• Experience of research project management

The main purpose of this position is to:

  • Co-ordinate PMHP research activities
  • Contribute to other research projects with which the PMHP partners
  • Pursue research grants for the PMHP

Find more details and how to apply at the UCT Vacancy pages

There’s Always Light

FunDza Literacy Trust has published a fictional story, sponsored by the PMHP, about a young woman who is terrified of becoming a mother.

 “There’s Always Light

Kamvi is pregnant and dreading the long summer holiday ahead. She is terrified of giving birth and feels alone. Cynthia is the only friend who has stuck by her. But even Cynthia is out partying, something Kamvi longs to do, but can’t. How will she cope? And where is Yanda, the father of the baby?

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The story was sponsored by the Perinatal Mental Health Project (UCT) and we are providing access to information, such as the Maternity Booklet,
for everybody out there looking for information and support.

 FunDza is getting teens and young adult South Africans reading for pleasure and believes that all South Africans should have the opportunity to fall in love with reading with all its benefits. FunDza uses cellphone technology, and book distribution, to get readers hooked on exciting, relevant content in even the remotest parts of our country.

PMHP E-news: launch of campaign site

The Growing Up Campaign

has a new website

Find more details in our latest newsletter below

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Also follow the @GUPcampaign under #Child2Youth and add our Twibbon to your Facbook and Twitter avatar.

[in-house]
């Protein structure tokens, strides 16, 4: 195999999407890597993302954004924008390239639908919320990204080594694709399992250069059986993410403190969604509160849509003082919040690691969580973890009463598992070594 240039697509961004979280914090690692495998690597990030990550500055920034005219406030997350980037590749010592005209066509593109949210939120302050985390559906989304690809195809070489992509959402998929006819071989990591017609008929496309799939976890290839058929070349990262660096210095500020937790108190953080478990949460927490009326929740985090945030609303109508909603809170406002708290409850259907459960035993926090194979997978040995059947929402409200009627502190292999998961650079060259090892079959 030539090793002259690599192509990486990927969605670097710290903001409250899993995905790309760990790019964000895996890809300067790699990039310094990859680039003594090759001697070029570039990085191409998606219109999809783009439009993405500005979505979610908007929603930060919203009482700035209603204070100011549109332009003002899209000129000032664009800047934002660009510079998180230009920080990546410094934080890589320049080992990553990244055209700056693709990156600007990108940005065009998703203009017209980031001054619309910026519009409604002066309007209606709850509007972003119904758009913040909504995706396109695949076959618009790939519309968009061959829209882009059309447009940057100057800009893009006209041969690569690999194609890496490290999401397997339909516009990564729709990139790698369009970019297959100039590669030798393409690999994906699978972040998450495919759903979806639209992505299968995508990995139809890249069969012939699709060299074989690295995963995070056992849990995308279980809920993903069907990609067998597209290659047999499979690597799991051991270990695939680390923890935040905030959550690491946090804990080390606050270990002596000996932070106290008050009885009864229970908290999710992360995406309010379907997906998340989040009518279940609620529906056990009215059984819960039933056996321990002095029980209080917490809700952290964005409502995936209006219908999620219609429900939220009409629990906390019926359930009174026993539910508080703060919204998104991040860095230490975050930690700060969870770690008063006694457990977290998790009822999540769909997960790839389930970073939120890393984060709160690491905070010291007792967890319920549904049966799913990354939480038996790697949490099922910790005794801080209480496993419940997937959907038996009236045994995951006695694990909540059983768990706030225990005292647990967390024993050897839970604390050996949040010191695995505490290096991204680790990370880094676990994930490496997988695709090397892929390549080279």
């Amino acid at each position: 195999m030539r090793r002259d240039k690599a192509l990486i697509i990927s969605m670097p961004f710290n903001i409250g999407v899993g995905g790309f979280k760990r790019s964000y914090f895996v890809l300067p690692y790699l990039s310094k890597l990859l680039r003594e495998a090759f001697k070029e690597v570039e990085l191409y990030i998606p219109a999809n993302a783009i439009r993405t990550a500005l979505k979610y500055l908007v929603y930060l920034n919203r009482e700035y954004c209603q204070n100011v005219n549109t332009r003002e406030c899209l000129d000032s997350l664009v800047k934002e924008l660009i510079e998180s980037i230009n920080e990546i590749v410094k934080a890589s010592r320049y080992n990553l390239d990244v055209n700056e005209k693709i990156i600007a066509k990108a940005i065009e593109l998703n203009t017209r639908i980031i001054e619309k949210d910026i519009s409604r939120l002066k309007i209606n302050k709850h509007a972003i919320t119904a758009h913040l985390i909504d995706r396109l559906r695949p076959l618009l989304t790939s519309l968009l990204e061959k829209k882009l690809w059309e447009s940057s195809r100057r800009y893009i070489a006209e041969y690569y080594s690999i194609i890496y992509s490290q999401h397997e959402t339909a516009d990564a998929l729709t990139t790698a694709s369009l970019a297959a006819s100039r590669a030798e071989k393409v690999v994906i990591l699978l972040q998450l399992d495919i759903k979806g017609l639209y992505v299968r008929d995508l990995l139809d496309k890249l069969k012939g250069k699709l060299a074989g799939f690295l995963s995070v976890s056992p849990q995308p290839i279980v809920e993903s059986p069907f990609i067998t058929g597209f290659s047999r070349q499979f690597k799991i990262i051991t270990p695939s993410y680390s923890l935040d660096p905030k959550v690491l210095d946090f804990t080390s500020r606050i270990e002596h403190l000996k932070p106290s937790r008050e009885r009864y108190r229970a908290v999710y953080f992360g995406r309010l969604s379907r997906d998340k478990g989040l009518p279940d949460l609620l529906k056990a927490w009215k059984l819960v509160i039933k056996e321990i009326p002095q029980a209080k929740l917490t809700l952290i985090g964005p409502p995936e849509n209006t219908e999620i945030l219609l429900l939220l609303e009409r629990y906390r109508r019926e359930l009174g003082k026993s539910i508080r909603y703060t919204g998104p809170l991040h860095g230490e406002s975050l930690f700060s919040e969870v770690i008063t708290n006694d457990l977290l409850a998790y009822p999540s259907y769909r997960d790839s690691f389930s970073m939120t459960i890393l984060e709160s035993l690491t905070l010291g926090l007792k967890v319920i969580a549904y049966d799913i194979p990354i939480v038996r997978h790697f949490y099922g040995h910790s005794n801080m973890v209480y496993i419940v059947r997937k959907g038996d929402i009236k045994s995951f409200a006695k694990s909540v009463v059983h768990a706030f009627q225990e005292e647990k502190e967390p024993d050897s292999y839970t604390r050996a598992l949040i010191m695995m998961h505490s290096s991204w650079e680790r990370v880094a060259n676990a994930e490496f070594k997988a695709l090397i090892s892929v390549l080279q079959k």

Pregnancy and childbirth outcomes among adolescent mothers

a multi-country study by the World Health Organization (WHO)

published in ‘BJOG: An International Journal of Obstetrics & Gynaecology’

Special Issue: Maternal and Perinatal Morbidity and Mortality: Findings from the WHO Multicountry Survey

Volume 121Issue Supplement s1pages 40–48,March 2014

BJOG_SupplementWebBanner200x200_2

Results

A total of 124 446 mothers aged ≤24 years and their infants were analysed. Compared with mothers aged 2024 years, adolescent mothers aged 10–19 years had higher risks of eclampsia, puerperal endometritis, systemic infections, low birthweight, preterm delivery and severe neonatal conditions. The increased risk of intra-hospital early neonatal death among infants born to adolescent mothers was reduced and statistically insignificant after adjustment for gestational age and birthweight, in addition to maternal characteristics, mode of delivery and congenital malformation. The coverage of prophylactic uterotonics, prophylactic antibiotics for caesarean section and antenatal corticosteroids for preterm delivery at 2634 weeks was significantly lower among adolescent mothers.

Conclusions

Adolescent pregnancy was associated with higher risks of adverse pregnancy outcomes. Pregnancy prevention strategies and the improvement of healthcare interventions are crucial to reduce adverse pregnancy outcomes among adolescent women in low- and middle-income countries.

To access the full article go to the Wiley Online Library